The Kid Should See This

Making charcoal, baskets, & stone hatchets – Primitive Technology

In the modern world, we pick up a bag of charcoal at the market if we want our fires to start easily and get hot quickly. But what did humans from the past do when they wanted their fires to burn hot enough to, say, smelt ore into metal?

You’d make charcoal, as demonstrated by YouTuber Primitive Technology in Far North Queensland, Australia:

I made a batch of charcoal using the mound method then stored it in baskets for later use. Charcoal is a fuel that burns hotter than the wood it’s made from. This is because the initial energy consuming steps of combustion have taken place while making the charcoal driving off the volatile components of the wood (such as water and sap). The result is a nearly pure carbon fuel that burns hotter than wood without smoke and with less flame. Charcoal was primarily a metallurgical fuel in ancient times but was sometimes used for cooking too.

To make the charcoal the wood was broken up and stacked in to a mound with the largest pieces in the center and smaller sticks and leaves on the out side. The mound was coated in mud and a hole was left in the top while 8 smaller air holes were made around the base of the mound. A fire was kindled in the top of the mound using hot coals from the fire and the burning process began.

The fire burned down the inside of the mound against the updraft. I reason that this is a better way to make charcoal as the rising flames have used up the oxygen and prevent the charcoal already made above them from burning while driving out even more volatiles .

I watched the air holes at the base of the mound and when the fire had burned right up to each opening I plugged them with mud. Once all 8 holes had be sealed the hole in the top of the mound was sealed with mud and the mound left to cool.

The next day when the mound was cool to the touch (this can take about 2 days sometimes) I opened the mound. The resulting charcoal was good quality. Some wood near the air entries had burned to ash though these were only small twigs and leaves. This is the reason small brush is put on the out side of the mound, to be burned preferentially to the larger wood on the inside thus protecting the large pieces of charcoal.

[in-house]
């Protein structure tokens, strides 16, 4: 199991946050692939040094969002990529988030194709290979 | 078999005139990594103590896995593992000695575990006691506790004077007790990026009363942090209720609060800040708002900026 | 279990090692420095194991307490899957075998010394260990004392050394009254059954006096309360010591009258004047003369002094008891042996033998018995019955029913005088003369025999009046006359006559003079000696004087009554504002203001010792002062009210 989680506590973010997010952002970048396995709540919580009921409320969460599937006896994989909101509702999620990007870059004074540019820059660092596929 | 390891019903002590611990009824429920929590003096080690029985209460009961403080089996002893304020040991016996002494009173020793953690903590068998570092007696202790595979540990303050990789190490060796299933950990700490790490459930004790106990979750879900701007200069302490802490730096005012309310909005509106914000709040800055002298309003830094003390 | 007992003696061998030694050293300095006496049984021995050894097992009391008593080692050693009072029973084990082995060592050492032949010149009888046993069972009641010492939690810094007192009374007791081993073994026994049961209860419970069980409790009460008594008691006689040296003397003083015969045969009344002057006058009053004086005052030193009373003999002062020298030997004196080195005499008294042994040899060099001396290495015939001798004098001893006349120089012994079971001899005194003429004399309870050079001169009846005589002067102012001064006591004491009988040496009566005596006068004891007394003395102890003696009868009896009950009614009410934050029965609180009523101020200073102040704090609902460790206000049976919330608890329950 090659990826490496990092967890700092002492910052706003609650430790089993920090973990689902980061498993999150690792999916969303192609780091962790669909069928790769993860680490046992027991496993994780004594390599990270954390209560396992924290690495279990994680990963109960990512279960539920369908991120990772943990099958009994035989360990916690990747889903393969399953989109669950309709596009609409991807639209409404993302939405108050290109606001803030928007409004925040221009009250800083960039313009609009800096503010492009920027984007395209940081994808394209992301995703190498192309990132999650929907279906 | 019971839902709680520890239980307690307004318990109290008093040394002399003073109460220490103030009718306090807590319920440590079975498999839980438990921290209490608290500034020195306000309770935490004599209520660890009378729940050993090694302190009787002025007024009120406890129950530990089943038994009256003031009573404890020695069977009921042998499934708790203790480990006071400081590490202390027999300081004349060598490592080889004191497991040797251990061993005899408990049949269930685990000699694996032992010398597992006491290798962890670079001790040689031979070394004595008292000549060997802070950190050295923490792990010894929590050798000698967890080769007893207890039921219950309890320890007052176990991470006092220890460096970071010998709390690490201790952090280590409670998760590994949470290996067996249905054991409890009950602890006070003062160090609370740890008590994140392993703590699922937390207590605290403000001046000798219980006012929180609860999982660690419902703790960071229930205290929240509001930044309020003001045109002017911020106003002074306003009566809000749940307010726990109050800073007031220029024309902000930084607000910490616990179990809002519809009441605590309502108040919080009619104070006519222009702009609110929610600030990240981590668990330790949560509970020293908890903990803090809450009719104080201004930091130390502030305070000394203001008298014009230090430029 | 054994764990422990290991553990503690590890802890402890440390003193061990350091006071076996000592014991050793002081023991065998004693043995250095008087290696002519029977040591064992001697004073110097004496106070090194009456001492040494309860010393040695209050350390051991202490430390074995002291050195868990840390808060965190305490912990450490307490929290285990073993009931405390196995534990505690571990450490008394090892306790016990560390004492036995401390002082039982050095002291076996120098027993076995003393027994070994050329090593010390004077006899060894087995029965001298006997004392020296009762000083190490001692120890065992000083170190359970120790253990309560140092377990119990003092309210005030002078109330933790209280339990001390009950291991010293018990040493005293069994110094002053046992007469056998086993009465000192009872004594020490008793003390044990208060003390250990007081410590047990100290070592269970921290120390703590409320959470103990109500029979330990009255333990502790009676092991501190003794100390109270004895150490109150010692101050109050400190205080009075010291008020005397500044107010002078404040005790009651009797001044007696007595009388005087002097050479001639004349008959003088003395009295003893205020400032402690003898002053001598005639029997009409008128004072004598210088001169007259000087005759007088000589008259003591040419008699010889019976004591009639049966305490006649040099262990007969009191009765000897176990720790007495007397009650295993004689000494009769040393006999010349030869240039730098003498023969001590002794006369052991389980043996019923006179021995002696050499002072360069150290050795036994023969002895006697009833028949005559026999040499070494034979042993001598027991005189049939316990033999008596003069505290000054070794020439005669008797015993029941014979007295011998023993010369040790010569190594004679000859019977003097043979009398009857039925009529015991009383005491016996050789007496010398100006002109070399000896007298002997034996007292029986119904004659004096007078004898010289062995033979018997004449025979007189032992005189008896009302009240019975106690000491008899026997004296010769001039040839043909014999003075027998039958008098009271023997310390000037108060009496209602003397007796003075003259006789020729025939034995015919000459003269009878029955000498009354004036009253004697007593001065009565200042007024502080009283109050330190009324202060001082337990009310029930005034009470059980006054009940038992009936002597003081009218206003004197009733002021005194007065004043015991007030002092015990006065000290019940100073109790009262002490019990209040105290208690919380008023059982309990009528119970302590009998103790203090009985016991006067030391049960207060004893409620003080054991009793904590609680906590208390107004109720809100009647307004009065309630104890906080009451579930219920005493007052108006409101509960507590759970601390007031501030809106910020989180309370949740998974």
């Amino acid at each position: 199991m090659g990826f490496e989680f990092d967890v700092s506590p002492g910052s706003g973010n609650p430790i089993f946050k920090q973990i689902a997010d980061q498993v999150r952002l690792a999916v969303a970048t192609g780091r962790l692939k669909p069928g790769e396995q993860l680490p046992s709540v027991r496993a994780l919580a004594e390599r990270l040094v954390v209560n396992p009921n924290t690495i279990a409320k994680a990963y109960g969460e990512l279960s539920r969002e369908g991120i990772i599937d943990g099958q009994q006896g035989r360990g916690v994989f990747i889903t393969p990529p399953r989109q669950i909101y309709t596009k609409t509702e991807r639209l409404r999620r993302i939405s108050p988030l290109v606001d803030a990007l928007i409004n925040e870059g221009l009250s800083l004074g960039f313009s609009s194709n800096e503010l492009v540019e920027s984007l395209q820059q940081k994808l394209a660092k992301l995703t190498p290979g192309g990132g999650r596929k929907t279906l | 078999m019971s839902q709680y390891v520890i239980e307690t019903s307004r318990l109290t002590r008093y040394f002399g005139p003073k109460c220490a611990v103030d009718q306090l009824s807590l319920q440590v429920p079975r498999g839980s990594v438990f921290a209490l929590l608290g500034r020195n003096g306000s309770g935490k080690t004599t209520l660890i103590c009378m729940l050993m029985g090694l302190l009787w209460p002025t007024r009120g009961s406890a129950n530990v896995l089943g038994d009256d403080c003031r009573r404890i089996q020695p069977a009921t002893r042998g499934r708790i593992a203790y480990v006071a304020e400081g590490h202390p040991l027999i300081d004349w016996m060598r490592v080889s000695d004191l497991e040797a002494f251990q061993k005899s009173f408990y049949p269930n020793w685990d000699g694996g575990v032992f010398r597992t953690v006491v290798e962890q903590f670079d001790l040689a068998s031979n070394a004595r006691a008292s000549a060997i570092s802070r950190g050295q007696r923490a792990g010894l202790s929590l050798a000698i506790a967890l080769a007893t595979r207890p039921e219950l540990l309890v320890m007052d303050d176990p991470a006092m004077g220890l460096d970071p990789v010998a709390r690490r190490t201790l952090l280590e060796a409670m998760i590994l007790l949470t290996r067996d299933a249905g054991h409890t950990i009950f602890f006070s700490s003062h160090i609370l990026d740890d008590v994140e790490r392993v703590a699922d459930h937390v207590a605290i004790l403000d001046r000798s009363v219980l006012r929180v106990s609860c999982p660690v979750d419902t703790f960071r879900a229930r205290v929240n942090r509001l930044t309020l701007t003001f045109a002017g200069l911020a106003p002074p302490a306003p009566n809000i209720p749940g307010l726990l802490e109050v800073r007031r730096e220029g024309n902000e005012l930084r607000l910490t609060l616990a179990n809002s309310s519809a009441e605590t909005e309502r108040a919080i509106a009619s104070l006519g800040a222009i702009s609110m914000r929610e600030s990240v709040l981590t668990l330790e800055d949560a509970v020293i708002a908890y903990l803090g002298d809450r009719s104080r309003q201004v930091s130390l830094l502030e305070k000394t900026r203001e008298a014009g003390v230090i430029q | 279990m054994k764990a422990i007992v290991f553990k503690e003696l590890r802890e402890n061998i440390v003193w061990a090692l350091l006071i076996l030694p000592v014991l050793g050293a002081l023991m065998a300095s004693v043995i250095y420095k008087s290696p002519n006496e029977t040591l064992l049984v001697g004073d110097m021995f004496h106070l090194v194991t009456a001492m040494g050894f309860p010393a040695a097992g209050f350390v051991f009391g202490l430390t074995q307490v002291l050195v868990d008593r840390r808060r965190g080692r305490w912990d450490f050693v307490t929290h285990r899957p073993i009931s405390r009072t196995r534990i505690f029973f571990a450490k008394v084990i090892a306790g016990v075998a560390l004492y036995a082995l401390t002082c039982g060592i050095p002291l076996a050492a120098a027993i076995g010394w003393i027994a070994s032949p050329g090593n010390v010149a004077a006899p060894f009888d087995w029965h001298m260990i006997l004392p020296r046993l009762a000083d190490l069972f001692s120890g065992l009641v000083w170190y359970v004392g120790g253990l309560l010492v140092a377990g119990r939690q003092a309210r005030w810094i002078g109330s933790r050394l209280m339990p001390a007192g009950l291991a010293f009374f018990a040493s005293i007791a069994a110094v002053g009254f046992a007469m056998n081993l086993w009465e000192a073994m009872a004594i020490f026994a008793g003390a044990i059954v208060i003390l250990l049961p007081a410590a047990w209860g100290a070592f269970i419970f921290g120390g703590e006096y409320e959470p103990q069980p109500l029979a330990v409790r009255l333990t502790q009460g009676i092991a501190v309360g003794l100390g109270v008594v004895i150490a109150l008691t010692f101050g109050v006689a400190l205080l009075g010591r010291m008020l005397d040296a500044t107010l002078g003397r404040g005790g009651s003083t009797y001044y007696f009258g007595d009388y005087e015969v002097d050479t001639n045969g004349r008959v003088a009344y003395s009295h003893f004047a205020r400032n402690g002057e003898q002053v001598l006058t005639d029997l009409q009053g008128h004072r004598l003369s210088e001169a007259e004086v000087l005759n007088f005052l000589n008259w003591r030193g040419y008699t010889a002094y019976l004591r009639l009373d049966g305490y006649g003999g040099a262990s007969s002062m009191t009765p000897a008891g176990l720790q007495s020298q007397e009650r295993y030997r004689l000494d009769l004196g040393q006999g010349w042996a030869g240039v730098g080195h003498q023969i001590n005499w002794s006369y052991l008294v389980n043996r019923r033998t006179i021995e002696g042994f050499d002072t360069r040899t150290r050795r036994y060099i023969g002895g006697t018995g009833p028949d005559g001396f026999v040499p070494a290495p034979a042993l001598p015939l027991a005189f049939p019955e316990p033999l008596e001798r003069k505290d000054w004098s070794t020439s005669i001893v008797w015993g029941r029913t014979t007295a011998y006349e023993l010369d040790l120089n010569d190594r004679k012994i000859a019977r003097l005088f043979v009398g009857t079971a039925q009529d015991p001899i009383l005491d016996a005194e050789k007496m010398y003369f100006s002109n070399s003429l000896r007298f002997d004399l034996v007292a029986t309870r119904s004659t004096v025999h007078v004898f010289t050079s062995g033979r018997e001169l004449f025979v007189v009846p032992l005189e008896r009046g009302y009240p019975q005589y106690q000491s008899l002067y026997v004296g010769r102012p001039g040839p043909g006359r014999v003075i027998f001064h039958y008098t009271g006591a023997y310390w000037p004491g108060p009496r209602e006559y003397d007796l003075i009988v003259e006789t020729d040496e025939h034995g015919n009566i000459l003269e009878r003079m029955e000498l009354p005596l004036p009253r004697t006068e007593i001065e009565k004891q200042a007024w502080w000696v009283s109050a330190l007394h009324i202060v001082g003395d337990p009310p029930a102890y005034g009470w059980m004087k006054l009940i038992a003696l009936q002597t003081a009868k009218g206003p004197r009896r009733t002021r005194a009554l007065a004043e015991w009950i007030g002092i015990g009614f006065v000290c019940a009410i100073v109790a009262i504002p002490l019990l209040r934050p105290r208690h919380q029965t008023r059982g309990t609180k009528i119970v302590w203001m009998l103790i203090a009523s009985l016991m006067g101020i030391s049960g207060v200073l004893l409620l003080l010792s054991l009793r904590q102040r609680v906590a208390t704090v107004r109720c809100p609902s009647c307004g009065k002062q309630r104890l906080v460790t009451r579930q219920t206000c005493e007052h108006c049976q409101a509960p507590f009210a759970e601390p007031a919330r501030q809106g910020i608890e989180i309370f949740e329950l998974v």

As always: Fire safety. And in case you were wondering how he made those baskets (and a stone hatchet to boot), watch:

In case you missed it: Making a cord drill & pump drill from sticks & rocks.

Plus: Traditional Swedish Woodworking (1923), making a baseball bat from rough-sawn lumber, and Patrick Dougherty’s Stickwork.

Thanks, Jason.

This award-winning video collection is reader-supported. Become a sustaining member to keep TKSST online and free for everyone, including teachers and parents who use it as a resource to spark learning and curiosity for kids.

🌈 Watch these videos next...

Woolly mammoth remains discovered in a Michigan field

Rion Nakaya

Mud Frontiers, an exploration of 3D-printed mud shelters and objects

Rion Nakaya

Pottery, a stove, and a palm frond dome hut – Primitive Technology

Rion Nakaya

Creating wood ash cement from scratch, an experiment

Rion Nakaya

The Japanese handmade paper of Kyoto Kurotani

Rion Nakaya

How Japanese paper lanterns are made

Rion Nakaya

In Search of Forgotten Colours – Sachio Yoshioka and the Art of Natural Dyeing

Rion Nakaya

How traditional Chinese cloth shoes are made

Rion Nakaya

How do cliff swallows build their mud pellet nests?

Rion Nakaya

Get smart curated videos delivered every week.    
Subscribe